Cysts are relatively uncommon in acne; however, this form of severe acne is characterized by cysts, which may measure several centimeters in diameter as seen in these two photos:
Cysts may develop singly or be widespread as these photos show
(Photos used with permission of the American Academy of Dermatology
National Library of Dermatologic Teaching Slides)
Cysts may occur singly, or be widespread over the face, neck, scalp, back, chest and shoulders. And, they can be painful.
The nodular cyst of acne is not a true cyst—an abnormal dilatation of a normal skin structure. Acne cysts are nodules of inflammation. The cysts may arise from a papular or nodular acne lesion, or occasionally from a type of cyst that develops in the outer layer of the skin—a type of cyst not usually associated with acne. A cyst may appear to be filled with thick, yellow pus-like fluid. This is usually an inflamed and infected cyst. If an attempt is made to drain such a cyst, it should be done in a physician’s office under sterile conditions, not in front of a bathroom mirror.
Cysts occurring close together may coalesce, producing soft areas undermined with tunnels, cell destruction and inflammation, resulting in another form of severe acne, acne conglobata.
Treatment. Nodulocystic acne usually requires an aggressive treatment regimen that may include isotretinoin and antibiotics, or intralesional corticosteroids that "melt" the cyst over a period of 3 to 5 days. Some very large follicular cysts that do not respond to medications may require drainage and surgical excision.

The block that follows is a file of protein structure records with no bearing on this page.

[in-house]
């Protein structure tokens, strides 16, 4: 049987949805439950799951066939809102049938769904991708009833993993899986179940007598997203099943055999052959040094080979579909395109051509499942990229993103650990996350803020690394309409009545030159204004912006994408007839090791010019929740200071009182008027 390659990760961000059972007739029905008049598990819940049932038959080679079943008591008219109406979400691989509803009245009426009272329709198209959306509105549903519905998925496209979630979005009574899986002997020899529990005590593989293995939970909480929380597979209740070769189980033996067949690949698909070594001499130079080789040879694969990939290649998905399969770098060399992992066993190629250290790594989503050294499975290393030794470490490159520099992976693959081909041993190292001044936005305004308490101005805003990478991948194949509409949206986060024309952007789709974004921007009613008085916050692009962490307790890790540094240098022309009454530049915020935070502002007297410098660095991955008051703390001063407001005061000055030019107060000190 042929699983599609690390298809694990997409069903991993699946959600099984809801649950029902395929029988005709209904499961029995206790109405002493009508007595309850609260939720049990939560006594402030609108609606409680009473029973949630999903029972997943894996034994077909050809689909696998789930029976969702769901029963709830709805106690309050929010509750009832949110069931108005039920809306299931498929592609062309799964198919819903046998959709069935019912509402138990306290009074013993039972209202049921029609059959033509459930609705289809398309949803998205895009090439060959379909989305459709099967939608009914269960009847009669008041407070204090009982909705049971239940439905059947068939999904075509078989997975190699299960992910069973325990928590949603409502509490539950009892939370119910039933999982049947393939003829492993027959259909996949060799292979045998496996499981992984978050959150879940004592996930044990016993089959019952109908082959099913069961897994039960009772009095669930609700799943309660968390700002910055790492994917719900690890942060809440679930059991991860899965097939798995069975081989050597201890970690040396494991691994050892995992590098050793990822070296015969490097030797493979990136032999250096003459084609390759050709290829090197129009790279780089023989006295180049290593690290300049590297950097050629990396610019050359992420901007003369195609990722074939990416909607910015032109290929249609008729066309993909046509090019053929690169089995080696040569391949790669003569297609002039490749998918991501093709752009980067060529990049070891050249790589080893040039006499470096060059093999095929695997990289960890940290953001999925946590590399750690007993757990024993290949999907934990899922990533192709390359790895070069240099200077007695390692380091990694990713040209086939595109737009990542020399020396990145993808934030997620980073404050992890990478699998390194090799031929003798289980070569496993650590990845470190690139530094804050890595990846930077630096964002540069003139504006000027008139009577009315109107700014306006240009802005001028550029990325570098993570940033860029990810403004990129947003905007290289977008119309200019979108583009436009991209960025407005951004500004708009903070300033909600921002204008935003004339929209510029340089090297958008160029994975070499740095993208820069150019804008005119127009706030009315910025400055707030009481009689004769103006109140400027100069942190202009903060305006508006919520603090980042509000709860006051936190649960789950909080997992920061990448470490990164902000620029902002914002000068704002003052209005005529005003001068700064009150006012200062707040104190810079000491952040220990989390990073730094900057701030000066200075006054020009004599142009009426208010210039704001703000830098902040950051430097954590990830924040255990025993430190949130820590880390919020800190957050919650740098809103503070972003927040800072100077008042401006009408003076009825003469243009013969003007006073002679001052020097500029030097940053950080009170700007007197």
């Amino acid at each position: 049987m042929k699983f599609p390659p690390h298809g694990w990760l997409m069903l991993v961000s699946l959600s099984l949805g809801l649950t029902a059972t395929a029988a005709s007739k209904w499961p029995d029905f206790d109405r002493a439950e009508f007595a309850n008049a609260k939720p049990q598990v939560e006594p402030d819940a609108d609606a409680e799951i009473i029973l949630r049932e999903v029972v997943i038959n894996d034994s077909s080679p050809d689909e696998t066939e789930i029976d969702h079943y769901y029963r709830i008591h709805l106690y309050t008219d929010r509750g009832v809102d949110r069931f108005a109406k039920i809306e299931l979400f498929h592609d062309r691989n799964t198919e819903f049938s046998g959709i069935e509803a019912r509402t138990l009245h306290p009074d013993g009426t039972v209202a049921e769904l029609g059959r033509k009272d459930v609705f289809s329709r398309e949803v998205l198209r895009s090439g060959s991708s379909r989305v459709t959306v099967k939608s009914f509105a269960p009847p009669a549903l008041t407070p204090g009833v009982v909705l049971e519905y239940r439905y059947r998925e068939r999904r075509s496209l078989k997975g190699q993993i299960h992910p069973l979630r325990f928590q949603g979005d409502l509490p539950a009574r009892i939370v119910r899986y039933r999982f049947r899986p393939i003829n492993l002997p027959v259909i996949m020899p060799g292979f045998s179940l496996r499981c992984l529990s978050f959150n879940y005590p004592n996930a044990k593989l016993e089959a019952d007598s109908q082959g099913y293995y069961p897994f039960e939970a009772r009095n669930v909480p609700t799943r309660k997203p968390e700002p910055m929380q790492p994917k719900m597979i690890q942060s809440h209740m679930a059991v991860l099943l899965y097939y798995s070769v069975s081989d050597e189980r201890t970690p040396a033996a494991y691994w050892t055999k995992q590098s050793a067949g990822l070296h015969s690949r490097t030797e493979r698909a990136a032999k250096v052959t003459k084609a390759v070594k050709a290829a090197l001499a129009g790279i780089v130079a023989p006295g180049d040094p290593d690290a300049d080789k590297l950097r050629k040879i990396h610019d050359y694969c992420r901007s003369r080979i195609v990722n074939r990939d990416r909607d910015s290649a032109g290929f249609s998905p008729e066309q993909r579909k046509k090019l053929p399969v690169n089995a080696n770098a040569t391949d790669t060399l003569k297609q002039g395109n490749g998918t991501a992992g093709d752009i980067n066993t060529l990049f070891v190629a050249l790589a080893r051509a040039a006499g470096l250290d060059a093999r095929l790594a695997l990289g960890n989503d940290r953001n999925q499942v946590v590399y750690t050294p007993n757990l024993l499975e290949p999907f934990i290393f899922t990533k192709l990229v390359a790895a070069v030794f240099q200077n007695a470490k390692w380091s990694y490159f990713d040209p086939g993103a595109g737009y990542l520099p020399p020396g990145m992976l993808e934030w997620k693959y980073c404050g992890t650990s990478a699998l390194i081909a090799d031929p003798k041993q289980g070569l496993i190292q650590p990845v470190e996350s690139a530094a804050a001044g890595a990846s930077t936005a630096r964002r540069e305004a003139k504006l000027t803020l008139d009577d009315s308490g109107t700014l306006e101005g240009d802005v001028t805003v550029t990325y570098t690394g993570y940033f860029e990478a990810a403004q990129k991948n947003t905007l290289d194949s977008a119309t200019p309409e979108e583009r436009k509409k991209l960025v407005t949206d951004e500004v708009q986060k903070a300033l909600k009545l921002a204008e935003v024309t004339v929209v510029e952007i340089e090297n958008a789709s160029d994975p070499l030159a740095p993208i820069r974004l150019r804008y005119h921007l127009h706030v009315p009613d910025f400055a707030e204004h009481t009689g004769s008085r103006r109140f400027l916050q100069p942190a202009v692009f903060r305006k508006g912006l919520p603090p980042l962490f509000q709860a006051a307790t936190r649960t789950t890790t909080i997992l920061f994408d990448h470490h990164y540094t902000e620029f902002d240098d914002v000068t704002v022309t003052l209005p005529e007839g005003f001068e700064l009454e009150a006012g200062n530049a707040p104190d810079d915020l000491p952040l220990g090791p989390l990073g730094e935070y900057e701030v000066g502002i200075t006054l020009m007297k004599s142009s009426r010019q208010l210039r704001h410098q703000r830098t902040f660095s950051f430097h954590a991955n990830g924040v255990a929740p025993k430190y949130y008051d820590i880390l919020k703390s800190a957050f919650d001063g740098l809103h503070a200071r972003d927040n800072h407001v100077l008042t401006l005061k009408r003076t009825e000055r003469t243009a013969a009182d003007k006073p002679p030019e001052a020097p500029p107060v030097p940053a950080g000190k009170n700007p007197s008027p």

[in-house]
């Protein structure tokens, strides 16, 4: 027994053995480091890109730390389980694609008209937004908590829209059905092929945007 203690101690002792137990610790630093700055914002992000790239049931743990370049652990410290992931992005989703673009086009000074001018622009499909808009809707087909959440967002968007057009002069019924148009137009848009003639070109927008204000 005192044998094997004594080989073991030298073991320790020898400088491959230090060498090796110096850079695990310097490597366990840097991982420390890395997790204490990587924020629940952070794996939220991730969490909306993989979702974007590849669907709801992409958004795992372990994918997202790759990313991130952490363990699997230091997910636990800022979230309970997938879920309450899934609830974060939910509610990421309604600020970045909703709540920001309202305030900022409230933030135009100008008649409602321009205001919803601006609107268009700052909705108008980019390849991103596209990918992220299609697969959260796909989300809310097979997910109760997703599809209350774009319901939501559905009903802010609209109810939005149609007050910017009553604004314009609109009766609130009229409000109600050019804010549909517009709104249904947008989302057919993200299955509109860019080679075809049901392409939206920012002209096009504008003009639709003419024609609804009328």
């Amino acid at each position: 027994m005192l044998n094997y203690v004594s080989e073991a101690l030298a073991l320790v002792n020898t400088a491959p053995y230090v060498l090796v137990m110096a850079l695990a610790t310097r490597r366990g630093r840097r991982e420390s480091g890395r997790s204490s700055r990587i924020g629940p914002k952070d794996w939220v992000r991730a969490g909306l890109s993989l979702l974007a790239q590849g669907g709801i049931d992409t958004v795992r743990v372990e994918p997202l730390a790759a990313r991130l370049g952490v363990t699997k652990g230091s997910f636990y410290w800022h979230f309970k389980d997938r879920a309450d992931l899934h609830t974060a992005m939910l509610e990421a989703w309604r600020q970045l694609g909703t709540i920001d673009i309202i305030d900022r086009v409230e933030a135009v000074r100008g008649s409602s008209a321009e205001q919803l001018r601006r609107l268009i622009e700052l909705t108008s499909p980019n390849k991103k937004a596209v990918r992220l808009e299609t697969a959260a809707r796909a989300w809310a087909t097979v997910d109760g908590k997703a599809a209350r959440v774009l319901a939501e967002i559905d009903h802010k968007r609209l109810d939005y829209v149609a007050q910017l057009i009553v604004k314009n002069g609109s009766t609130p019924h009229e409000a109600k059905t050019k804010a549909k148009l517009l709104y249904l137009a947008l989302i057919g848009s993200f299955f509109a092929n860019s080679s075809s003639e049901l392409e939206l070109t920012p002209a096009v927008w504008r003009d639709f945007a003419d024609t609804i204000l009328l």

Gram negative folliculitis is an inflammation of follicles caused by a bacterial infection that can result from long-term antibiotic treatment. Patients who are being treated with antibiotics for severe acne may develop Gram negative folliculitis.
The word “Gram” refers to a blue stain used in laboratories to detect microscopic organisms. Certain bacteria do not stain blue and are called “Gram negative.”
Treatment. In Gram negative folliculitis, the bacteria are resistant to many antibiotics. Isotretinoin and antibiotics that are effective against Gram negative bacteria are used to treat this condition.
Anyone with severe acne should be under the care of a dermatologist as dermatologists have the experience needed to control virtually every case of acne.
It is important for patients and their families to know that severe, disfiguring forms of acne may require years of treatment and patients can experience one or more treatment failures. During treatment, the support of family and friends can greatly comfort patients. Information sources, such as AcneNet, may help family and friends to better understand what those with severe acne face every day.
Roacutan=izotretinoin [derivat vit A]